As previously mentioned, the director of the upcoming fantasy blockbuster "The Golden Compass, Chris Weitz, has agreed to participate in an exclusive weekly blog series for MTV in which he'll be answering your questions. We're thrilled to now roll out the first installment, in which Chris responds to the burgeoning religious controversy, discusses the reason behind tweaks the film makes to the beloved book, reveals the status of the sequels and more.
QUESTION #1 (from Simon):
Some changes were made in the adapting process -- taking out talk of religion, original sin, beating death, etc. -- to avoid controversy. And yet, some religious groups are still upset. If you can't please everybody either way, if it's not possible to avoid controversy by taking religion out, do you feel more or less emboldened to put it back in the rest of the films?
It's very important that people understand that nobody just hands you a couple hundred million dollars and says "Go ahead, knock yourself out!" What you have is a dynamic -- you could call it a debate -- between me, the filmmaker, and them, the studio -- that, one hopes, results in a good film. Sometimes I win, sometimes I lose. It is my job to fight, by hook or by crook, for the best adaptation of the book possible. It is their job to get the movie to pay back its investors. Even Peter Jackson had to deal with this dynamic, which is why there were shorter theater releases and longer DVD releases of the LOTR movies. But also consider that there was practically nothing that might be deemed controversial in LOTR (other than what you might consider some reflexive racism on Tolkien's part).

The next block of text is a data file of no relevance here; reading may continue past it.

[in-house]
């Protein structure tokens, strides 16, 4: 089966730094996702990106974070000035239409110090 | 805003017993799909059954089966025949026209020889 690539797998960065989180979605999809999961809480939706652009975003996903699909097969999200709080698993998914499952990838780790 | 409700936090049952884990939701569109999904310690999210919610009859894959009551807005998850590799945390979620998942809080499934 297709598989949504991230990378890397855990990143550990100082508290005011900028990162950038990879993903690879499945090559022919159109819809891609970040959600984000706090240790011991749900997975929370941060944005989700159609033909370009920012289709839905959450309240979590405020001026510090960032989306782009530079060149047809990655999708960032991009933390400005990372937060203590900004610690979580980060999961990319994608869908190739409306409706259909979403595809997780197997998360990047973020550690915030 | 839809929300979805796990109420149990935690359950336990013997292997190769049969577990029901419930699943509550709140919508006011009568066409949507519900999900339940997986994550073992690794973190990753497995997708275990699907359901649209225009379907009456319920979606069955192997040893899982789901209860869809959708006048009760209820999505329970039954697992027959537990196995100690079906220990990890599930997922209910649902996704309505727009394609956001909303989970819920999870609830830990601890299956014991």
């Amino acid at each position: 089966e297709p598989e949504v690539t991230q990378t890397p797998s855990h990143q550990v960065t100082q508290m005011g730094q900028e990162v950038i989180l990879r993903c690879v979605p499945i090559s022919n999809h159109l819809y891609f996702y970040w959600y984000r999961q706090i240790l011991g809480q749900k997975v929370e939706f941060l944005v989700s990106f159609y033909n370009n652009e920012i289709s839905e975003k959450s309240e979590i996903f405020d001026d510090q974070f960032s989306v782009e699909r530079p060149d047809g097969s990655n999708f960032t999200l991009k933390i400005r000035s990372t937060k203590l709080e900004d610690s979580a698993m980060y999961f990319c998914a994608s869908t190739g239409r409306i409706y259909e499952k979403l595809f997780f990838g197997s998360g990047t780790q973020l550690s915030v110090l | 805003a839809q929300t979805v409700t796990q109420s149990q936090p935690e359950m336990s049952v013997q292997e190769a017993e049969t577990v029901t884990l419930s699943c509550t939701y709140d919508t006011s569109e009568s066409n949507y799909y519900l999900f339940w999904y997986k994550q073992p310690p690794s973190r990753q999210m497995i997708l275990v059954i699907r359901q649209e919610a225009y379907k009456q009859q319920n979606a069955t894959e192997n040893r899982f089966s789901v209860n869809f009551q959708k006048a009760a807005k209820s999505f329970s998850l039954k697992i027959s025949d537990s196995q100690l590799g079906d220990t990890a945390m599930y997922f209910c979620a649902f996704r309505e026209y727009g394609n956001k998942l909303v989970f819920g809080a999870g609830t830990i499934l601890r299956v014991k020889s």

So, how does one go about adapting a book that has controversial elements into a film that a very wide variety of people can enjoy, without betraying the original? One tries to be clever about it. I realized that the overt stating of some of the themes in "The Northern Lights"/"The Golden Compass" would never -- this is important to make clear -- never EVER get across the goal line. There isn't a wide enough audience for that -- yet. If I wanted to popularize this series of extraordinary books and open them to a wider reading public than ever before, I was going to have to make some compromises. But I also knew that as a filmmaker one has more means of expression than dialogue, and that dialogue is a more subtle business than characters saying exactly what the characters say in the book. Sometimes I transpose elements - for instance, the biblical ideas that Asriel addresses towards the end of the book are voiced in a different context (and at shorter length) by Mrs. Coulter at Bolvangar in the film. Sometimes I turn textual or narrative arguments into visual ideas.